13 Tips for Camping With Dogs

February 7, 2016

 

Including dogs in your camping and wheeling adventures can add a lot of positives to the experience. They offer protection through better sense of smell, hearing, and sight. They offer entertainment, and if they’re part of your family why not bring them along? Read on for some considerations and tips for success when including your best friend in your wild adventures.

 

 

Considerations and Cautions

A well-trained dog will be much easier to handle while camping. I spent a great deal of time training our dog when he was a puppy. He’s almost nine years old now and listens…most of the time. But I know his limits and if there are distractions in the area I don’t hesitate to keep him on a lead so he doesn’t chase wildlife or other dogs visiting the area.

 

Know your dog’s limitations in terms of how he behaves, and how well he listens. Camping with puppies or untrained dogs is a great deal more work and frustration – you need to be prepared with realistic expectations. If your dog doesn’t listen to you at home, the woods with its many distractions will be even more of a challenge.

 

 

 

Tips and Tricks

These are a few things we’ve learned through including our dog on camping trips in the Colorado mountains. Some of these tips are specific to the environment (changes in weather, cold at night, etc.). Choose what works for you, but these are all items to consider.

 

Research the areas you’ll be wheeling or visiting to learn any regulations that need to be followed if bringing pets (do they need to be leashed, are they allowed at all, etc.). 

 

Make sure your dog is up-to-date on vaccinations. Talk to your vet about the area you’ll be visiting to see if there are specific vaccinations required (for example, to prevent waterborne illnesses).

 

Watch your dog while camping. Don’t let him eat local vegetation as some plants could be poisonous (such as water hemlock). Keep him on a leash or lead if he’s inclined to nibble on anything.

 

Keep watch for ticks on your dog by checking him often. Remove ticks immediately if found.

 

Bring more food and water for your dog than you think he’ll need. Just like being prepared yourself by bringing additional water and treatment options, consider your pet when packing for your trip. Also pack a food dish and water bowl. We like collapsible ones that take up very little space when packed.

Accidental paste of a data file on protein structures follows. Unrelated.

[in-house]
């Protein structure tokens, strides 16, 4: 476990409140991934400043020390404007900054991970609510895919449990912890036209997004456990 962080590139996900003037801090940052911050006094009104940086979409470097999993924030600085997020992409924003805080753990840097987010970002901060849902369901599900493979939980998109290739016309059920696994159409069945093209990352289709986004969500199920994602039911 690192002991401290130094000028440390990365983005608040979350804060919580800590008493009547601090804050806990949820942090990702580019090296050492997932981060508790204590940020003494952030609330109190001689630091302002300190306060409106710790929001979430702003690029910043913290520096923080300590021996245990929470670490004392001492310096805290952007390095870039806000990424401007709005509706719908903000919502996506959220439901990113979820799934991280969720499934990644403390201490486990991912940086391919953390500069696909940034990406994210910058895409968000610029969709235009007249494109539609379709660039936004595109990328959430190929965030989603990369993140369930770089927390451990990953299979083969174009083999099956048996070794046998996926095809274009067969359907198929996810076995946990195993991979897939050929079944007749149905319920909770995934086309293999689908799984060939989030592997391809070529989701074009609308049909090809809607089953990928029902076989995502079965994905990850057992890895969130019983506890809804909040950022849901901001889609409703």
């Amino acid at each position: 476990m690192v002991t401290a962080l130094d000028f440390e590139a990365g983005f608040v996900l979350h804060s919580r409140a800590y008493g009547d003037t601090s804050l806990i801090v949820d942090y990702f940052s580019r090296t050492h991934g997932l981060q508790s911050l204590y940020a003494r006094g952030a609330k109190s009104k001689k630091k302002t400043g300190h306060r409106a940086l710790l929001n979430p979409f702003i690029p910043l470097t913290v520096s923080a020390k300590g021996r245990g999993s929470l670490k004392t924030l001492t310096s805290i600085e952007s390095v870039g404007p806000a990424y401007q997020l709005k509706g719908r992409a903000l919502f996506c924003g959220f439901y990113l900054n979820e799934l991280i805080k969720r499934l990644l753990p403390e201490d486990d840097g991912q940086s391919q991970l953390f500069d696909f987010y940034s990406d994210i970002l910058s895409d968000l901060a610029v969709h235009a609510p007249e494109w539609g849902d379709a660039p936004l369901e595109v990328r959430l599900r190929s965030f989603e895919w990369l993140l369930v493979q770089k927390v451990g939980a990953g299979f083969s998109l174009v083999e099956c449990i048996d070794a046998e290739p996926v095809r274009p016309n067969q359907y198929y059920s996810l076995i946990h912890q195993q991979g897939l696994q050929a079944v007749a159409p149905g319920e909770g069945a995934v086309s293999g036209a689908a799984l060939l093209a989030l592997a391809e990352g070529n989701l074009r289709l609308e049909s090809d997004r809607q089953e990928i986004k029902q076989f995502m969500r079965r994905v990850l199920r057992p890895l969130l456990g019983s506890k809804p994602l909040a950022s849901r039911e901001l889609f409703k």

Bring extras of your pet’s supplements or medications, if needed. Make sure your dog is on tick/flea treatment before your trip.

 

Invest in a coat or sweater for your dog (or both). In the mountains temps dip to 40 degrees F or lower at night, even in mid-summer, and your pup needs a way to stay warm too especially if he’s got short hair.

 

Invest in a first aid kit specifically designed for dogs. This may include things like Benadryl (if approved by your vet for allergic reactions to things like bee stings) and styptic powder to stop bleeding.

 

Consider a sleeping pad or bed for your dog. Sure, she could sleep on the cold, hard ground, but giving your dog a little padding for comfort and warmth is a good thing!

 

Invest in a long lead. If your dog needs to be leashed while camping (and most do, even well behaved dogs at some point), consider a long lead that will allow your dog a bit of room to wander while tied up. This way she can still explore a bit while roaming is controlled.

 

Don’t forget bags to pick up your dog’s poo. Because no one likes stepping in it. ‘Nough said.

And, pack the poo out with you; don’t leave it in the woods. I like to put the poo bags in a garbage bag, tie it, and then bungee cord it to my spare tire in back. This keeps the smell behind us.

 

Treats, treats, treats!! Bring along lots of treats and extra goodies like bones or whatever your dog likes. This not only keeps him busy for a bit while you chill by the fire, but it makes camping an extra special time for your four-legged friend.

 

Respect your dog’s physical limits. Just like us, dogs need regular exercise to maintain physical fitness and if you’ll be going for hikes at altitude, don’t push your dog outside his physical capabilities. This is especially important as your dog ages. E and M have an off-road camp trailer and they invested in a ramp for their dog so he can still make it up into the tent as he gets older.

 

 

With a little consideration and some preparation, bringing your four-legged best friend along to outdoors activities can be very rewarding. Do you have tips and tricks for camping with your pets? Thanks for reading and leave your comments below!

 

Happy Camping!

 

 

 

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